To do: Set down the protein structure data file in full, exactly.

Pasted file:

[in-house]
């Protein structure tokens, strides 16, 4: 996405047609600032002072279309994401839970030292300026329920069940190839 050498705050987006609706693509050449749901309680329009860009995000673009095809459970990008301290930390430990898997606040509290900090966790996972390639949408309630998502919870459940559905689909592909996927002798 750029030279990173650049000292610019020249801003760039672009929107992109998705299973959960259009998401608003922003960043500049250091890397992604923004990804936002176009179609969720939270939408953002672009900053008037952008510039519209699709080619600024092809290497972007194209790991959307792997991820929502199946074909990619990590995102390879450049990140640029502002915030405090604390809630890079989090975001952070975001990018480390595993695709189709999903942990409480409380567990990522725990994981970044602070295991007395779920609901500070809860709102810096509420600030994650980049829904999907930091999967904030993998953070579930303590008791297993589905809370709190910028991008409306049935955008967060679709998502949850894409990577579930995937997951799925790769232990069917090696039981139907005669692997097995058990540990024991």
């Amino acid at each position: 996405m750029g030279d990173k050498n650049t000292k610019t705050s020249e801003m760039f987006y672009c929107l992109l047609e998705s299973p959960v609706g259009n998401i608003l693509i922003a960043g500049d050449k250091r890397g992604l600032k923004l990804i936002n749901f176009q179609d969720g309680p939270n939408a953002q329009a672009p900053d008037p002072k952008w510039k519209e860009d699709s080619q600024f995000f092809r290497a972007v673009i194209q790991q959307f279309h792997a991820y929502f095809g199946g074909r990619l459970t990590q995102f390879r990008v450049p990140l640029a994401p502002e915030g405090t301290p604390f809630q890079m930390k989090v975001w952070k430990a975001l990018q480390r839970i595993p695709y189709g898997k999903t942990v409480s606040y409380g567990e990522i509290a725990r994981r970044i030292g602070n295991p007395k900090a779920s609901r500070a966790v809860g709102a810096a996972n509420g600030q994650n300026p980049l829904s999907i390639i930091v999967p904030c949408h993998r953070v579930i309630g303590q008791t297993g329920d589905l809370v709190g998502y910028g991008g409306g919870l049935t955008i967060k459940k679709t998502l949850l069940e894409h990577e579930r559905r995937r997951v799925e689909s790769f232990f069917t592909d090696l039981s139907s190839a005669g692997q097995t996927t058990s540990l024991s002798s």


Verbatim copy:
[in-house]
């Protein structure tokens, strides 16, 4: 996405047609600032002072279309994401839970030292300026329920069940190839 050498705050987006609706693509050449749901309680329009860009995000673009095809459970990008301290930390430990898997606040509290900090966790996972390639949408309630998502919870459940559905689909592909996927002798 750029030279990173650049000292610019020249801003760039672009929107992109998705299973959960259009998401608003922003960043500049250091890397992604923004990804936002176009179609969720939270939408953002672009900053008037952008510039519209699709080619600024092809290497972007194209790991959307792997991820929502199946074909990619990590995102390879450049990140640029502002915030405090604390809630890079989090975001952070975001990018480390595993695709189709999903942990409480409380567990990522725990994981970044602070295991007395779920609901500070809860709102810096509420600030994650980049829904999907930091999967904030993998953070579930303590008791297993589905809370709190910028991008409306049935955008967060679709998502949850894409990577579930995937997951799925790769232990069917090696039981139907005669692997097995058990540990024991």
């Amino acid at each position: 996405m750029g030279d990173k050498n650049t000292k610019t705050s020249e801003m760039f987006y672009c929107l992109l047609e998705s299973p959960v609706g259009n998401i608003l693509i922003a960043g500049d050449k250091r890397g992604l600032k923004l990804i936002n749901f176009q179609d969720g309680p939270n939408a953002q329009a672009p900053d008037p002072k952008w510039k519209e860009d699709s080619q600024f995000f092809r290497a972007v673009i194209q790991q959307f279309h792997a991820y929502f095809g199946g074909r990619l459970t990590q995102f390879r990008v450049p990140l640029a994401p502002e915030g405090t301290p604390f809630q890079m930390k989090v975001w952070k430990a975001l990018q480390r839970i595993p695709y189709g898997k999903t942990v409480s606040y409380g567990e990522i509290a725990r994981r970044i030292g602070n295991p007395k900090a779920s609901r500070a966790v809860g709102a810096a996972n509420g600030q994650n300026p980049l829904s999907i390639i930091v999967p904030c949408h993998r953070v579930i309630g303590q008791t297993g329920d589905l809370v709190g998502y910028g991008g409306g919870l049935t955008i967060k459940k679709t998502l949850l069940e894409h990577e579930r559905r995937r997951v799925e689909s790769f232990f069917t592909d090696l039981s139907s190839a005669g692997q097995t996927t058990s540990l024991s002798s």